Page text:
Relocating: What Renters Look for in a New Neighborhood

Posted on Mar 29 2018 - 3:15pm by Housecall
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neighborhoodBy Ashley Lipman

Nowadays, we're seeing larger cities—like Los Angeles, Calif., and Washington, D.C.—take a backseat to smaller up-and-comers, such as Omaha, Neb., and Dallas, Texas.

From 2011 to 2016, Dallas' GDP rose a whopping 26.6 percent, and Omaha consistently has one of the lowest unemployment rates in the U.S.

But no matter which city renters are looking at, everyone wants a neighborhood within their financial means that is safe and friendly. Here are some of the top things renters look for when moving to a new neighborhood:

Location, Location, Location

neighborhood that is centrally located is on the top of most renters' lists. At the end of the day, people want to live in an area that's walking distance from a local market or downtown area. It makes it easier to run down to the local grocers after a hard day's work for some odds and ends.

Walkability is one of the most desirable aspects of a new neighborhood. Centrally-located neighborhoods earn some brownie points when they also have smooth, paved sidewalks so renters can quickly get to downtown.

Also, we must factor in easy access to transportation, be it a bus stop, train station or bike path. With the average commute time rising from roughly 21 to 26 minutes, renters want to save all the precious time they have.

Urban Living Minus the High Costs

Urban areas are notorious for their high cost of living. Now that most millennials are in the early stages of their careers and some have started families, you can bet several are pulled towards the urban life; however, affordability may be getting in the way.

In which case, more affordable, uptown neighborhoods that are starting to urbanize are a draw. Unlike already-established (and high-end), big-name cities (e.g., New York City), these neighborhoods aren't nearly as expensive, but still have that urban vibe. For renters wanting a cheaper rent and that downtown feel, it's the best of both worlds.

Safety Is Always a Priority

It's safe to say (no pun intended) that safety is at the top of most renters' lists. Low crime rates are a huge plus to renters who don't want to worry about who's around when getting something from the car.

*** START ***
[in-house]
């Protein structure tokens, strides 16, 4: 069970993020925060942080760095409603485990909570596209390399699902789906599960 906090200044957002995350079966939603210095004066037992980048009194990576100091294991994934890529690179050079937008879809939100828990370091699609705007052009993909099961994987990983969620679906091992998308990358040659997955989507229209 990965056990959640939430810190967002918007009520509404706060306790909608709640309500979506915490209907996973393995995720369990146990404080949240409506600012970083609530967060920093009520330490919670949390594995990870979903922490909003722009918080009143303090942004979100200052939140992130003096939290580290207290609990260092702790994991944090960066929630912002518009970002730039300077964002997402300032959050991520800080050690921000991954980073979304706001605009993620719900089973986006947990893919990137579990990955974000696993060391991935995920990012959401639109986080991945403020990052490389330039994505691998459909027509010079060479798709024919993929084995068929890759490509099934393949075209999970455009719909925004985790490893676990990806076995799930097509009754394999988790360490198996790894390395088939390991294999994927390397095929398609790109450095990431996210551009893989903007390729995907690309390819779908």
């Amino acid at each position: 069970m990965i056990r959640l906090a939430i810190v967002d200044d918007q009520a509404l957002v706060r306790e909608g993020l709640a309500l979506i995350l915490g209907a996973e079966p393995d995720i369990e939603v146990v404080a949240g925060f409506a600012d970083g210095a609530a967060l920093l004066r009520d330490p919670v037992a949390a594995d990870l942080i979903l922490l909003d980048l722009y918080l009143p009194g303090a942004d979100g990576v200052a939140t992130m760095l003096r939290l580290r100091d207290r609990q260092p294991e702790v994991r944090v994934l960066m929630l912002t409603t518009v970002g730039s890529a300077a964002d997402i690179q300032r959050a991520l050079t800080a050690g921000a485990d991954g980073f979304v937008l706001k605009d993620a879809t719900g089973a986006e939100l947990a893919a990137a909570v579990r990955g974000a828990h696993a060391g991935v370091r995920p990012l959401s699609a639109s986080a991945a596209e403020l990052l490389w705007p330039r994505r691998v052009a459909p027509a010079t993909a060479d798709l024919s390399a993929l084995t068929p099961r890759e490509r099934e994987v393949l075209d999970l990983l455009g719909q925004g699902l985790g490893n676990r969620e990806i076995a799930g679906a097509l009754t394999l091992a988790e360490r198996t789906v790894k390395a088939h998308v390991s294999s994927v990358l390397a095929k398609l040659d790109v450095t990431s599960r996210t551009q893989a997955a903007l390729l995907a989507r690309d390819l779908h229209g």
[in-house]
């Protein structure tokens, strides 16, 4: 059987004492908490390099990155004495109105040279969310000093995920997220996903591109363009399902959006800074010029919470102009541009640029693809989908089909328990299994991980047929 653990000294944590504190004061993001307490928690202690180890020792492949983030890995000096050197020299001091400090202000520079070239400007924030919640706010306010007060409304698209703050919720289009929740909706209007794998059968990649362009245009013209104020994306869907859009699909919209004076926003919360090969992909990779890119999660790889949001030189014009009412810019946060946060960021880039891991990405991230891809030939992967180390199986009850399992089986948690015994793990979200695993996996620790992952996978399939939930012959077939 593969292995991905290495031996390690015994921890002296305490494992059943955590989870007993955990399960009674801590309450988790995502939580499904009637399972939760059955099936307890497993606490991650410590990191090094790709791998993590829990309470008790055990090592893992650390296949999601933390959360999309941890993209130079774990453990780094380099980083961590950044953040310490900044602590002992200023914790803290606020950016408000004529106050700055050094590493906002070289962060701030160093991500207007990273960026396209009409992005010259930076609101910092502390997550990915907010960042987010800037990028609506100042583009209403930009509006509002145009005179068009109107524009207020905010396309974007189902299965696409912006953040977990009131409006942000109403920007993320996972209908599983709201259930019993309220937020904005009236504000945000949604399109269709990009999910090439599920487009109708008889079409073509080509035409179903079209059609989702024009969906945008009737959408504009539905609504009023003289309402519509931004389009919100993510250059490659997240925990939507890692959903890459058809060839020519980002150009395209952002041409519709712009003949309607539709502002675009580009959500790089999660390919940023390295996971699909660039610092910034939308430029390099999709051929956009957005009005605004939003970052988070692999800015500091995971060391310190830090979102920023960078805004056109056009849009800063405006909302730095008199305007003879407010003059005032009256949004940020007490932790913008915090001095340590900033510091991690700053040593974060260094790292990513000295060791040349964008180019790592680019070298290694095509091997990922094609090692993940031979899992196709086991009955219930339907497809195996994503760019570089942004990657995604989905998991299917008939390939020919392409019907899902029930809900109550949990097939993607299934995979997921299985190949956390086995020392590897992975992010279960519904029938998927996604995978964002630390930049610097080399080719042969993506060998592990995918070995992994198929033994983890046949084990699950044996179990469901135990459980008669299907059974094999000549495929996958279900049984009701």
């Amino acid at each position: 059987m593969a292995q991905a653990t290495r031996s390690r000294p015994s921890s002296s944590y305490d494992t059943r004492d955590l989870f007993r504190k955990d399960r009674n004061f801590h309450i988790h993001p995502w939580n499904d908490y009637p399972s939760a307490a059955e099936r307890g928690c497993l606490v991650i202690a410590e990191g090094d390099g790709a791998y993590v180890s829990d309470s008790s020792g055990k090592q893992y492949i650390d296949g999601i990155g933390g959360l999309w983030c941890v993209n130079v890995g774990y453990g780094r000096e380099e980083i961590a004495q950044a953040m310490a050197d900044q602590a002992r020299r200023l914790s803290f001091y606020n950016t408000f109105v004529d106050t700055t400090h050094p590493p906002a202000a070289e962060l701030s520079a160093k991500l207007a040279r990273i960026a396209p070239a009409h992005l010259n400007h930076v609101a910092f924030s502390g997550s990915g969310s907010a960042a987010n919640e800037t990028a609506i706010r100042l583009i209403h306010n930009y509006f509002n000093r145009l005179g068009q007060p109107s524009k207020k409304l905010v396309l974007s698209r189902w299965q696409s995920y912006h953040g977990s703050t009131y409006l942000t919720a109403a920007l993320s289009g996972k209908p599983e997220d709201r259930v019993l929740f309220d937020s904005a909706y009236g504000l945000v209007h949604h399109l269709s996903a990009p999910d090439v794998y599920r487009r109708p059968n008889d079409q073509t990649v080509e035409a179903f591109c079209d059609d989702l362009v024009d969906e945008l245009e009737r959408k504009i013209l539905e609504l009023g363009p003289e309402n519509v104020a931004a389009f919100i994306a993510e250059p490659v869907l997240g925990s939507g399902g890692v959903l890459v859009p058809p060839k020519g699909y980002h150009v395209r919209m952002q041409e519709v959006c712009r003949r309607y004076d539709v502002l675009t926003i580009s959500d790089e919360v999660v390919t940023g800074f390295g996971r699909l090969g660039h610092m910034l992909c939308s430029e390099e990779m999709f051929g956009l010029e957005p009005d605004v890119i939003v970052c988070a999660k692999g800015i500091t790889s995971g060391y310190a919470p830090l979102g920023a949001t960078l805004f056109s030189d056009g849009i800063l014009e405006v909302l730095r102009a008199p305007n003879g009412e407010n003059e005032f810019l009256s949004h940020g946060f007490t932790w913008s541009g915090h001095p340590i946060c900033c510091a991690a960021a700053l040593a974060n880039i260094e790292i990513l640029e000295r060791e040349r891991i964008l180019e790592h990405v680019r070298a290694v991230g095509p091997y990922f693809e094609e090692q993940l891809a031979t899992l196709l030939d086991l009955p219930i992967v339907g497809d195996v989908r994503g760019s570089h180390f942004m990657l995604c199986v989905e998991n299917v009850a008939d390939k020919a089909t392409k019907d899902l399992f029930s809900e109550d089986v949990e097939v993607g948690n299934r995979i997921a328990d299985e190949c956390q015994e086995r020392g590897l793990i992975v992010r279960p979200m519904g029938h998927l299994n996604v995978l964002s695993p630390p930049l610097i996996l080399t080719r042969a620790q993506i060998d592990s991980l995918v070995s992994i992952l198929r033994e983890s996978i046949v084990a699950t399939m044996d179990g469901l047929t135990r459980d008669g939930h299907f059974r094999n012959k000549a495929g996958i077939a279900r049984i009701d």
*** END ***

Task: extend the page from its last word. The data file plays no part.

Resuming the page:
Renters want a neighborhood that passes the walk/run test—they want to feel safe running around the block in the morning, afternoon or night. Areas that can provide this are hot-ticket housing in the real estate industry. (To check neighborhood safety, renters can use online resources such as Trulia.)

Good Local Schools

Another top neighborhood feature on many renters' lists are good local schools with high graduation rates. It goes without saying that environment is one key factor that plays into human development. Renters want to know that their child's school (not to mention the surrounding area) is a positive influence. As with safety, you can search a neighborhood's school ratings on many real estate sites.

It Feels Like Home

Renters want to be able to step into that apartment, condo or house and instantly get that "home" feeling, and a neighborhood definitely plays into that. It could be a neighborhood that has a distinct look, such as streets lined with jacaranda trees, or it could be an area filled with vintage homes.

Yes, the small details—such as gated community living or a waterfront view—will change depending on the renter, but the big-picture takeaways are more or less the same: a neighborhood that is in sync with the renter's lifestyle.

At the end of the day, if a renter can imagine happily living in that neighborhood for the next several years (if not longer), that rental property may be a keeper. Do you agree? Disagree? Leave a comment below!

AshleyAshley Lipman is a super-connector who helps businesses find their audience online through outreach, partnerships, and networking. She frequently writes about the latest advancements in digital marketing and focuses her efforts on developing customized blogger outreach plans depending on the industry and competition.

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